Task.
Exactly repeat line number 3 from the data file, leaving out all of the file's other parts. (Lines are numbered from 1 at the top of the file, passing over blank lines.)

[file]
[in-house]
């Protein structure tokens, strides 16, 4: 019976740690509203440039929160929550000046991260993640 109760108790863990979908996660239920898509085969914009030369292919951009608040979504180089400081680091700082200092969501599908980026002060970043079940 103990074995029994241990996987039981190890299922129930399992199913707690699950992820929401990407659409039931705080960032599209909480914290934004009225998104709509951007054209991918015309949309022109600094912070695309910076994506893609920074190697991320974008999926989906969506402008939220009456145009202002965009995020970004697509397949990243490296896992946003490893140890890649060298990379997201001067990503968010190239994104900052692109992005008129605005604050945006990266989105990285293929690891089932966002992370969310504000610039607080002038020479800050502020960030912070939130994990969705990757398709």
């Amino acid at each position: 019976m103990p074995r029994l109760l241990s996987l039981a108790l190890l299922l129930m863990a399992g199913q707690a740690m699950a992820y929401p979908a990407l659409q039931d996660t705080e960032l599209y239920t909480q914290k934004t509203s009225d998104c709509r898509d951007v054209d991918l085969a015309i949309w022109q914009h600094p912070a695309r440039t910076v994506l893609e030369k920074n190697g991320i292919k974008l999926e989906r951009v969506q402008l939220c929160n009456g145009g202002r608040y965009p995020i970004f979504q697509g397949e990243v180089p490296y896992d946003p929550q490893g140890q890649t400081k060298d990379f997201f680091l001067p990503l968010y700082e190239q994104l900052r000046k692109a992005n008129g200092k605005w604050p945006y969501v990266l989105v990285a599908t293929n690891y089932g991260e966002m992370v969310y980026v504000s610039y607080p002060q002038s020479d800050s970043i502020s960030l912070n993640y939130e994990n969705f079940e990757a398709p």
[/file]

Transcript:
């Amino acid at each position: 019976m103990p074995r029994l109760l241990s996987l039981a108790l190890l299922l129930m863990a399992g199913q707690a740690m699950a992820y929401p979908a990407l659409q039931d996660t705080e960032l599209y239920t909480q914290k934004t509203s009225d998104c709509r898509d951007v054209d991918l085969a015309i949309w022109q914009h600094p912070a695309r440039t910076v994506l893609e030369k920074n190697g991320i292919k974008l999926e989906r951009v969506q402008l939220c929160n009456g145009g202002r608040y965009p995020i970004f979504q697509g397949e990243v180089p490296y896992d946003p929550q490893g140890q890649t400081k060298d990379f997201f680091l001067p990503l968010y700082e190239q994104l900052r000046k692109a992005n008129g200092k605005w604050p945006y969501v990266l989105v990285a599908t293929n690891y089932g991260e966002m992370v969310y980026v504000s610039y607080p002060q002038s020479d800050s970043i502020s960030l912070n993640y939130e994990n969705f079940e990757a398709p």